Learning to take credit for your good work.

Learning to take credit for a job well done seems simple enough, but most women continue to make this career mistake by consistently sharing credit with their team or colleagues. People don’t get promoted because they’re awesome team players; they get promoted because they have leadership qualities.

Women tend not to take credit for things because of two main reasons.

  1. They believe their good work should speak for itself. They honestly believe that others will simply notice the work they’ve done and congratulate them. THIS DOES NOT HAPPEN IN THE REAL WORLD.

Women are regularly passed over for promotions in all types of careers because they simply thought they would get noticed, and they didn’t realize that getting noticed is part of the game. And you need to play the game. You need to let everyone know about your accomplishments, targets reached, profit earned, money saved, increased enrolments, or commendations received –because no one will do this for you!

Being “nice” or “compliant” or “helpful” may be useful in grade school but it certainly doesn’t get you to the top leadership positions in the work world.

There is no one watching you in the wings waiting to swoop down and congratulate you on your work and sing your praises to management. Management doesn’t know who you are until you give them a reason to. SO, sing your own praises.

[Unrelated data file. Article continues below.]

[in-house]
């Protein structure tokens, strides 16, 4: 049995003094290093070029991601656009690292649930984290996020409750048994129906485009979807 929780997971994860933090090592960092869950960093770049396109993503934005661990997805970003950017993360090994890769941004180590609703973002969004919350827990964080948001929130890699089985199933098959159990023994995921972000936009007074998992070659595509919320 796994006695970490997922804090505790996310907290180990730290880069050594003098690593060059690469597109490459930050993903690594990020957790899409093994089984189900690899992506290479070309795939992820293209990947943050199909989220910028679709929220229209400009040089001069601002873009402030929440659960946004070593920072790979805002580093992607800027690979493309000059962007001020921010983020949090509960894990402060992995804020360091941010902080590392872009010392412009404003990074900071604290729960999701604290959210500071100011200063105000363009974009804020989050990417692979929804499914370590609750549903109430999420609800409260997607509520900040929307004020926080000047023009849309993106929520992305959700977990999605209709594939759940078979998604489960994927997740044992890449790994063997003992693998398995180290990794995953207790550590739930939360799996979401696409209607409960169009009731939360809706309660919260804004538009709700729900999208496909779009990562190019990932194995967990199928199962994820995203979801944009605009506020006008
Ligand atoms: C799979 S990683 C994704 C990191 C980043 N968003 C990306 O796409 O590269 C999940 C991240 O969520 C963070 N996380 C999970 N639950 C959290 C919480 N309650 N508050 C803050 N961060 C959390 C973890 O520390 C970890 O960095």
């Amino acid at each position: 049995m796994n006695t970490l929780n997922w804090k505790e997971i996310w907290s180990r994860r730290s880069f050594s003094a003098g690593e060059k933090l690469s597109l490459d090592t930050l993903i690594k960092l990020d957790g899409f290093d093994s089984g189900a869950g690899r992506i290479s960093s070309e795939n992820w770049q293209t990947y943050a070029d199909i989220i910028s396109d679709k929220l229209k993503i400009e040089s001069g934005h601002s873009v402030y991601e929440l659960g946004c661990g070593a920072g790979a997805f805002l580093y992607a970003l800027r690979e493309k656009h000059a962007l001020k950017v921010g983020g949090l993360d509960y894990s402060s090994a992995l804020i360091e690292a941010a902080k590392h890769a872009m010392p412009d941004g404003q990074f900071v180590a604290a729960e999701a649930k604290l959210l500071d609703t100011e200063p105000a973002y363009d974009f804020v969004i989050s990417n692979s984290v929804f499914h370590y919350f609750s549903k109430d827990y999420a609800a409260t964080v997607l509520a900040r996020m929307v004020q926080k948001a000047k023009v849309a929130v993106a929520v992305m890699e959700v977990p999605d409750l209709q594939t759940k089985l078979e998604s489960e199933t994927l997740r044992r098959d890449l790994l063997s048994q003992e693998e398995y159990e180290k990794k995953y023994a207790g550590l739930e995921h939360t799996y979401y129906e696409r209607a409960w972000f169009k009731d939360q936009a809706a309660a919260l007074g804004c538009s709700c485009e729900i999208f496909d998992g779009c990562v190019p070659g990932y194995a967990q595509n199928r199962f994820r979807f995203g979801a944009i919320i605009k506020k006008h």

I’ve had women in my class who have accomplished major feats (published their writing, won academic awards, won volunteer and community service awards, got on the dean’s list, etc. and they never wanted me to tell the class or other professors of their success). They felt shy or humble about their achievements. Some of them didn’t even think it was important to put this information down on their cover letters or resumes!  –This must stop.

  1. Secondly, women don’t take full credit for their work because don’t want to seem cocky or full of themselves. We’re so worried about coming off the wrong way, that we’ve internalized these childhood cultural ideas about what it means to be a woman (i.e. women are nurturers, care givers, helpers, cooperative), instead of seeing ourselves as confident and capable and driven.

Collectively, we must become more comfortable with taking credit for our good work. We must recognize there is no shame in this, and there’s nothing to be embarrassed about. In fact, you should be embarrassed if you missed an opportunity to tell others about your accomplishments.


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